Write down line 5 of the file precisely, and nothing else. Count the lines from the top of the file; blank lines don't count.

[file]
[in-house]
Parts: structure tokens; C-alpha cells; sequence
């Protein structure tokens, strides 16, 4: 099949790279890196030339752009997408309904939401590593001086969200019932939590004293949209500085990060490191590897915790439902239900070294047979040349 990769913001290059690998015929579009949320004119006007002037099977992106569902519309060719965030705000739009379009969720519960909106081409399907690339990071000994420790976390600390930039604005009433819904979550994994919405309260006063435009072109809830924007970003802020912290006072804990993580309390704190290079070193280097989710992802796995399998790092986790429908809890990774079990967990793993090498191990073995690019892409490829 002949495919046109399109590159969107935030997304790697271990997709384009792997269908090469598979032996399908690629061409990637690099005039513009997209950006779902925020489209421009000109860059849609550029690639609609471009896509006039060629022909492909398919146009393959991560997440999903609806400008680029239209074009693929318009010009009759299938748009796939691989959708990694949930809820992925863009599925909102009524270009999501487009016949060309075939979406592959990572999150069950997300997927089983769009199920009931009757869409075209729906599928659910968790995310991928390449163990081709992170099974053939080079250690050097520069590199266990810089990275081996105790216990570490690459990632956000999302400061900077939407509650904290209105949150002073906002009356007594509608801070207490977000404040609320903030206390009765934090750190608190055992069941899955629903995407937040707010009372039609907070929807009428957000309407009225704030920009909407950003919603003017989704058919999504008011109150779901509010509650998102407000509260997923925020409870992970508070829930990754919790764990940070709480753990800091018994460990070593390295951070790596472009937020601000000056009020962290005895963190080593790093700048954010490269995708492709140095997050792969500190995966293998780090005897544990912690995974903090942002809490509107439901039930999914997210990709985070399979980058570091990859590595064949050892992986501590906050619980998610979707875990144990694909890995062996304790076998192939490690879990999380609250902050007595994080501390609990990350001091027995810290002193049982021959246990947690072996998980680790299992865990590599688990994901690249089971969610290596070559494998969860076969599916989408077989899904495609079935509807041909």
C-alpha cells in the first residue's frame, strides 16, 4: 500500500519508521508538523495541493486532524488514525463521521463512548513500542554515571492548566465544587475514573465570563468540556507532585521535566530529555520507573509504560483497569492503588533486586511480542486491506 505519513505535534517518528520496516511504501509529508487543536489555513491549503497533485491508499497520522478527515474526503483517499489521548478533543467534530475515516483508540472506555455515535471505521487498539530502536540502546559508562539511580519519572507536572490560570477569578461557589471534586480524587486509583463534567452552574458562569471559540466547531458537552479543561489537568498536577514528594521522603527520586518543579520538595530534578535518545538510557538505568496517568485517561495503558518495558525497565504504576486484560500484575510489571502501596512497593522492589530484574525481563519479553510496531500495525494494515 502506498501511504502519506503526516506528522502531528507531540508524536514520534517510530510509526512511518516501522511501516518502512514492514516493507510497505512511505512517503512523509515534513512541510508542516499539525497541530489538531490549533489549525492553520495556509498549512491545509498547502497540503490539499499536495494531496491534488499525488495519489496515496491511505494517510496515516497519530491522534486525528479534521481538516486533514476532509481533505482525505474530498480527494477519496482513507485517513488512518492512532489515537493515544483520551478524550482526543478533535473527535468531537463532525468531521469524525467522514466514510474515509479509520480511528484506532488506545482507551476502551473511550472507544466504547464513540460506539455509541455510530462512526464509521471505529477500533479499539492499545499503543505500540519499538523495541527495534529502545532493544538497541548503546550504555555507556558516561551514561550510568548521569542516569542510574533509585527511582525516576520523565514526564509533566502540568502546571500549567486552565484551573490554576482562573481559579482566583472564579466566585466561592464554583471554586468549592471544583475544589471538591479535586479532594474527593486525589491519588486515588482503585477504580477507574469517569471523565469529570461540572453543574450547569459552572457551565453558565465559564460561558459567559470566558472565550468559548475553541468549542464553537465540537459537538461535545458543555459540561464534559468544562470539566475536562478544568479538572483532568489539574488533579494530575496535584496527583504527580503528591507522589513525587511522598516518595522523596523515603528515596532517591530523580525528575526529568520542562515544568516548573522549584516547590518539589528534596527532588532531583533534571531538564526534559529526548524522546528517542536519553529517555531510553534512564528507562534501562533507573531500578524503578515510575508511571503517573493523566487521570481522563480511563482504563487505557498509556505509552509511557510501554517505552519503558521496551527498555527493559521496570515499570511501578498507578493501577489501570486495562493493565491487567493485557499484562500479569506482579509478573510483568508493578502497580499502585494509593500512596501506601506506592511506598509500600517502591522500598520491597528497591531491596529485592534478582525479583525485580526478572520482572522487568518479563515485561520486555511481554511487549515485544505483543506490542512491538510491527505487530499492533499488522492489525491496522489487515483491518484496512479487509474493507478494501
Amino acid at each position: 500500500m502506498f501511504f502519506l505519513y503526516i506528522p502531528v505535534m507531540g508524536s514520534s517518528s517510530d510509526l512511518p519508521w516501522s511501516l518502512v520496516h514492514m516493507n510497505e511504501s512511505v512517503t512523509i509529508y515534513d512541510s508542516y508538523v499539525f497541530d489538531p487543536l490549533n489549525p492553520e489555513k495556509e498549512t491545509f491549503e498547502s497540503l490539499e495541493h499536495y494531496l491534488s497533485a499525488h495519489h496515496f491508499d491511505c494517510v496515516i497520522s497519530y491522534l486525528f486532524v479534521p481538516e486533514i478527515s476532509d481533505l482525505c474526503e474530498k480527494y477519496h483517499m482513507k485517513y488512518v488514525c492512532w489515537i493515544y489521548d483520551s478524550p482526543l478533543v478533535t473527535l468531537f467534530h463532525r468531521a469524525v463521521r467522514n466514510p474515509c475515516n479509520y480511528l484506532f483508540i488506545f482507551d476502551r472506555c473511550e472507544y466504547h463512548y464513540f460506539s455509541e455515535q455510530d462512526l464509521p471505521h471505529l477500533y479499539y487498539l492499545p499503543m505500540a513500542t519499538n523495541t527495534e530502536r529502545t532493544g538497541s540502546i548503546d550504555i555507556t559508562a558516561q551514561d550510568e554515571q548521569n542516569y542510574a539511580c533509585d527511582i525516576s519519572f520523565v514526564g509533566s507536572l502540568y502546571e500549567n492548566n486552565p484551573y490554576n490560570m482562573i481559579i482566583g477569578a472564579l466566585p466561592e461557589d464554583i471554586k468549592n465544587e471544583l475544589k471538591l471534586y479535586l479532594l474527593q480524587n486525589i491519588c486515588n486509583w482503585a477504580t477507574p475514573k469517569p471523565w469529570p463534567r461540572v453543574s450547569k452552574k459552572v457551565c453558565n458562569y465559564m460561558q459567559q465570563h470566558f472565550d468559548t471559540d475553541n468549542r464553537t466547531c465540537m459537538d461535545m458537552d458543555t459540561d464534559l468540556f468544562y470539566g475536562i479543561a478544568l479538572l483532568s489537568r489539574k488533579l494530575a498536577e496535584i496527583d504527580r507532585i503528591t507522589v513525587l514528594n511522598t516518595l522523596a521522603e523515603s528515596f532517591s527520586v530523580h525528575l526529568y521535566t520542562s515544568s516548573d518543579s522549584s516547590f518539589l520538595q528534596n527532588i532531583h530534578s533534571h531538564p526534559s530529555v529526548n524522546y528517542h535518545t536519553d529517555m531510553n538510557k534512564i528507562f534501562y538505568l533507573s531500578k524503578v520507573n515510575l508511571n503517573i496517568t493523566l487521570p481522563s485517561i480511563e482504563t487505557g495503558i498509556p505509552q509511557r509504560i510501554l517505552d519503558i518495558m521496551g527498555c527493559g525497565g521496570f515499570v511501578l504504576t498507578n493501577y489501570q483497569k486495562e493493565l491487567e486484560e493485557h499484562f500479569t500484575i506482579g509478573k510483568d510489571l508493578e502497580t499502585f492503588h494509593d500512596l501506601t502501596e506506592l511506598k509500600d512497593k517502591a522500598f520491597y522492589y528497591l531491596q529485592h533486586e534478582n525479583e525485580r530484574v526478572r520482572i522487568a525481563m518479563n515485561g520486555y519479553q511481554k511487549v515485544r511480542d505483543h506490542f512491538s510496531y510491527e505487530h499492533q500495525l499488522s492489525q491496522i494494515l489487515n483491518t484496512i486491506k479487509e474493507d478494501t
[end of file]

Amino acid at each position: 500500500m502506498f501511504f502519506l505519513y503526516i506528522p502531528v505535534m507531540g508524536s514520534s517518528s517510530d510509526l512511518p519508521w516501522s511501516l518502512v520496516h514492514m516493507n510497505e511504501s512511505v512517503t512523509i509529508y515534513d512541510s508542516y508538523v499539525f497541530d489538531p487543536l490549533n489549525p492553520e489555513k495556509e498549512t491545509f491549503e498547502s497540503l490539499e495541493h499536495y494531496l491534488s497533485a499525488h495519489h496515496f491508499d491511505c494517510v496515516i497520522s497519530y491522534l486525528f486532524v479534521p481538516e486533514i478527515s476532509d481533505l482525505c474526503e474530498k480527494y477519496h483517499m482513507k485517513y488512518v488514525c492512532w489515537i493515544y489521548d483520551s478524550p482526543l478533543v478533535t473527535l468531537f467534530h463532525r468531521a469524525v463521521r467522514n466514510p474515509c475515516n479509520y480511528l484506532f483508540i488506545f482507551d476502551r472506555c473511550e472507544y466504547h463512548y464513540f460506539s455509541e455515535q455510530d462512526l464509521p471505521h471505529l477500533y479499539y487498539l492499545p499503543m505500540a513500542t519499538n523495541t527495534e530502536r529502545t532493544g538497541s540502546i548503546d550504555i555507556t559508562a558516561q551514561d550510568e554515571q548521569n542516569y542510574a539511580c533509585d527511582i525516576s519519572f520523565v514526564g509533566s507536572l502540568y502546571e500549567n492548566n486552565p484551573y490554576n490560570m482562573i481559579i482566583g477569578a472564579l466566585p466561592e461557589d464554583i471554586k468549592n465544587e471544583l475544589k471538591l471534586y479535586l479532594l474527593q480524587n486525589i491519588c486515588n486509583w482503585a477504580t477507574p475514573k469517569p471523565w469529570p463534567r461540572v453543574s450547569k452552574k459552572v457551565c453558565n458562569y465559564m460561558q459567559q465570563h470566558f472565550d468559548t471559540d475553541n468549542r464553537t466547531c465540537m459537538d461535545m458537552d458543555t459540561d464534559l468540556f468544562y470539566g475536562i479543561a478544568l479538572l483532568s489537568r489539574k488533579l494530575a498536577e496535584i496527583d504527580r507532585i503528591t507522589v513525587l514528594n511522598t516518595l522523596a521522603e523515603s528515596f532517591s527520586v530523580h525528575l526529568y521535566t520542562s515544568s516548573d518543579s522549584s516547590f518539589l520538595q528534596n527532588i532531583h530534578s533534571h531538564p526534559s530529555v529526548n524522546y528517542h535518545t536519553d529517555m531510553n538510557k534512564i528507562f534501562y538505568l533507573s531500578k524503578v520507573n515510575l508511571n503517573i496517568t493523566l487521570p481522563s485517561i480511563e482504563t487505557g495503558i498509556p505509552q509511557r509504560i510501554l517505552d519503558i518495558m521496551g527498555c527493559g525497565g521496570f515499570v511501578l504504576t498507578n493501577y489501570q483497569k486495562e493493565l491487567e486484560e493485557h499484562f500479569t500484575i506482579g509478573k510483568d510489571l508493578e502497580t499502585f492503588h494509593d500512596l501506601t502501596e506506592l511506598k509500600d512497593k517502591a522500598f520491597y522492589y528497591l531491596q529485592h533486586e534478582n525479583e525485580r530484574v526478572r520482572i522487568a525481563m518479563n515485561g520486555y519479553q511481554k511487549v515485544r511480542d505483543h506490542f512491538s510496531y510491527e505487530h499492533q500495525l499488522s492489525q491496522i494494515l489487515n483491518t484496512i486491506k479487509e474493507d478494501t